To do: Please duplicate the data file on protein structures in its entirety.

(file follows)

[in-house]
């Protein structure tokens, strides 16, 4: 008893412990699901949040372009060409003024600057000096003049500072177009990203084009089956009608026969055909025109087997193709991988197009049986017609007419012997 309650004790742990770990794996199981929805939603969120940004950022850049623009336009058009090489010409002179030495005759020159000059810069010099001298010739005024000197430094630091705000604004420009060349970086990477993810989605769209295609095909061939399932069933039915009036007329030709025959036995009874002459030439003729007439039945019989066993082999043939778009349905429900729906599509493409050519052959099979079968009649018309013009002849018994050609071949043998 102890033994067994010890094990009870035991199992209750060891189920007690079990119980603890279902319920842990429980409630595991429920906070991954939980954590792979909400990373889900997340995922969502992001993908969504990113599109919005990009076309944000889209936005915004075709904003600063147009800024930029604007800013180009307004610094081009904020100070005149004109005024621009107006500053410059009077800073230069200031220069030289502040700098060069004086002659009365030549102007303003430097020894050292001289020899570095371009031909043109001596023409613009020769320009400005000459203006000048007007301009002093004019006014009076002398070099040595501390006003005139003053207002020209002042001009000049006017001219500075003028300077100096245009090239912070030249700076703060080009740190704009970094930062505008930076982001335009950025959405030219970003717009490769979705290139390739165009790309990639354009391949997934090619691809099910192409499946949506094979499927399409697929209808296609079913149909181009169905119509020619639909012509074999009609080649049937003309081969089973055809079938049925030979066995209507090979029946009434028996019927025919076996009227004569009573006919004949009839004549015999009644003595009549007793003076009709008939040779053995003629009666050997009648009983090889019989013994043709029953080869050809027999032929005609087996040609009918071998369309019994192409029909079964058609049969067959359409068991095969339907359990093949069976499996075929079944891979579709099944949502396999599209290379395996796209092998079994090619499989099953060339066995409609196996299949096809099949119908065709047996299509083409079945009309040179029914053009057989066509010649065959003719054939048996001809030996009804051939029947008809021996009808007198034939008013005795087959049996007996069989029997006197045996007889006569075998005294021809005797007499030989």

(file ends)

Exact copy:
[in-house]
């Protein structure tokens, strides 16, 4: 008893412990699901949040372009060409003024600057000096003049500072177009990203084009089956009608026969055909025109087997193709991988197009049986017609007419012997 309650004790742990770990794996199981929805939603969120940004950022850049623009336009058009090489010409002179030495005759020159000059810069010099001298010739005024000197430094630091705000604004420009060349970086990477993810989605769209295609095909061939399932069933039915009036007329030709025959036995009874002459030439003729007439039945019989066993082999043939778009349905429900729906599509493409050519052959099979079968009649018309013009002849018994050609071949043998 102890033994067994010890094990009870035991199992209750060891189920007690079990119980603890279902319920842990429980409630595991429920906070991954939980954590792979909400990373889900997340995922969502992001993908969504990113599109919005990009076309944000889209936005915004075709904003600063147009800024930029604007800013180009307004610094081009904020100070005149004109005024621009107006500053410059009077800073230069200031220069030289502040700098060069004086002659009365030549102007303003430097020894050292001289020899570095371009031909043109001596023409613009020769320009400005000459203006000048007007301009002093004019006014009076002398070099040595501390006003005139003053207002020209002042001009000049006017001219500075003028300077100096245009090239912070030249700076703060080009740190704009970094930062505008930076982001335009950025959405030219970003717009490769979705290139390739165009790309990639354009391949997934090619691809099910192409499946949506094979499927399409697929209808296609079913149909181009169905119509020619639909012509074999009609080649049937003309081969089973055809079938049925030979066995209507090979029946009434028996019927025919076996009227004569009573006919004949009839004549015999009644003595009549007793003076009709008939040779053995003629009666050997009648009983090889019989013994043709029953080869050809027999032929005609087996040609009918071998369309019994192409029909079964058609049969067959359409068991095969339907359990093949069976499996075929079944891979579709099944949502396999599209290379395996796209092998079994090619499989099953060339066995409609196996299949096809099949119908065709047996299509083409079945009309040179029914053009057989066509010649065959003719054939048996001809030996009804051939029947008809021996009808007198034939008013005795087959049996007996069989029997006197045996007889006569075998005294021809005797007499030989």